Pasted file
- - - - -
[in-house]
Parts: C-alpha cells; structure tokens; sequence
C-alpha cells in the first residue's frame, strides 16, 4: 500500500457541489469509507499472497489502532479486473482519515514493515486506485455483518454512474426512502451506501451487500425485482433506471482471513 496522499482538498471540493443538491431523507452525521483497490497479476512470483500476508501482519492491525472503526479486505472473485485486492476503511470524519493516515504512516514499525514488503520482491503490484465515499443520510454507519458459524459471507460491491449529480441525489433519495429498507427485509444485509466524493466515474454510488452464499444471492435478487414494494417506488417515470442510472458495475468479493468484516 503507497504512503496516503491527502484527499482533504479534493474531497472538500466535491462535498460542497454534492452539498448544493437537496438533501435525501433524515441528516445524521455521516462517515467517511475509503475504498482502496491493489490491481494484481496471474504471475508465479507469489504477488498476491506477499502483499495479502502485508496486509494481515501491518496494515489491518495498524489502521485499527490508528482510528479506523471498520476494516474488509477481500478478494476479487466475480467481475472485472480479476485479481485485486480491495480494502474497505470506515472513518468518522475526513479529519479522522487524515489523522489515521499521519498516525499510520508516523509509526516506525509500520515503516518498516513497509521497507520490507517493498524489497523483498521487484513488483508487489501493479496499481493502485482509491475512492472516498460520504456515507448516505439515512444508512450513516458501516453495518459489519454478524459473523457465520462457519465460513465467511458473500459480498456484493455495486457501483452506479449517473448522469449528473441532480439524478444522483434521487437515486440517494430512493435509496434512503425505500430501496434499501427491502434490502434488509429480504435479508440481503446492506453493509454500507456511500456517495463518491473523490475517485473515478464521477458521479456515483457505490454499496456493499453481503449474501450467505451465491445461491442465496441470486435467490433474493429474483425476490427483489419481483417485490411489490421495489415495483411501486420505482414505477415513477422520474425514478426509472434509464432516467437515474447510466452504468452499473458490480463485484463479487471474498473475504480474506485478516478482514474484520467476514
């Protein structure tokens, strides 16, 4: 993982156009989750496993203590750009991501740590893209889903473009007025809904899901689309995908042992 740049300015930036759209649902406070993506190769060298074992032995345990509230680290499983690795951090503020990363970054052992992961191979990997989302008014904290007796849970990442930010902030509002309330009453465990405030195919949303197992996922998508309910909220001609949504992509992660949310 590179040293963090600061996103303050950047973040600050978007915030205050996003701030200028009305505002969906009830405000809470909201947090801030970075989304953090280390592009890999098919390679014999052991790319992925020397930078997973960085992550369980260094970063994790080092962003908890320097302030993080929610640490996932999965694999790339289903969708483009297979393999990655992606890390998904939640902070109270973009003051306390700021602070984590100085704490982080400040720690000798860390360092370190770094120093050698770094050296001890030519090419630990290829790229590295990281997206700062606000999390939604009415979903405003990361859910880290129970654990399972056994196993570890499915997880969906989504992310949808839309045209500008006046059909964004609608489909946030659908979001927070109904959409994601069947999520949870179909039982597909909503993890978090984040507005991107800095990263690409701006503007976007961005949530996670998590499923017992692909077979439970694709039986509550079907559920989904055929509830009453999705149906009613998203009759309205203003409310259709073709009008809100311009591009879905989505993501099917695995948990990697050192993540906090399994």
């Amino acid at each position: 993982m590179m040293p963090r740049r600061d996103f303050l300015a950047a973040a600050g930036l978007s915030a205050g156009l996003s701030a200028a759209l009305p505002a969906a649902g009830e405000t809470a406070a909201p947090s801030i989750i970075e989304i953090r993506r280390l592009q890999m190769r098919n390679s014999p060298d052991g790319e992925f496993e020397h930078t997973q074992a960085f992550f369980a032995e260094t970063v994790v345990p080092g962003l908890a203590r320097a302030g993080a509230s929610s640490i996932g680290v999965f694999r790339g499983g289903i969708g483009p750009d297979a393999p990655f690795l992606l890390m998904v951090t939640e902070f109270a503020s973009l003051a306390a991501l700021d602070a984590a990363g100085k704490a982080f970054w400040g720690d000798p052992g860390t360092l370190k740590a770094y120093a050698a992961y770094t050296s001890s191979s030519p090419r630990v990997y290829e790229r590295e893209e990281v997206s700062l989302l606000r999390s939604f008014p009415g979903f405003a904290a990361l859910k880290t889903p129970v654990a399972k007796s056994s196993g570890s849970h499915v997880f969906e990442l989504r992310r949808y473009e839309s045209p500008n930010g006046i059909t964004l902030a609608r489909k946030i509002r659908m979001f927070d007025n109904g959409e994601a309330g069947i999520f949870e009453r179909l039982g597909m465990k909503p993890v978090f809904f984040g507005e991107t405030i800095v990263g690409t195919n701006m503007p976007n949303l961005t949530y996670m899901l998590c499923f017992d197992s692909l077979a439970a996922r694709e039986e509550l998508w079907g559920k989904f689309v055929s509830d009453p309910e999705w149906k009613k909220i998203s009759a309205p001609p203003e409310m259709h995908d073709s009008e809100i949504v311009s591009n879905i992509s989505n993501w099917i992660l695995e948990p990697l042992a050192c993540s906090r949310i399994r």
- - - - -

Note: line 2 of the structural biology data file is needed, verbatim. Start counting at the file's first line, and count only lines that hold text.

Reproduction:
Parts: C-alpha cells; structure tokens; sequence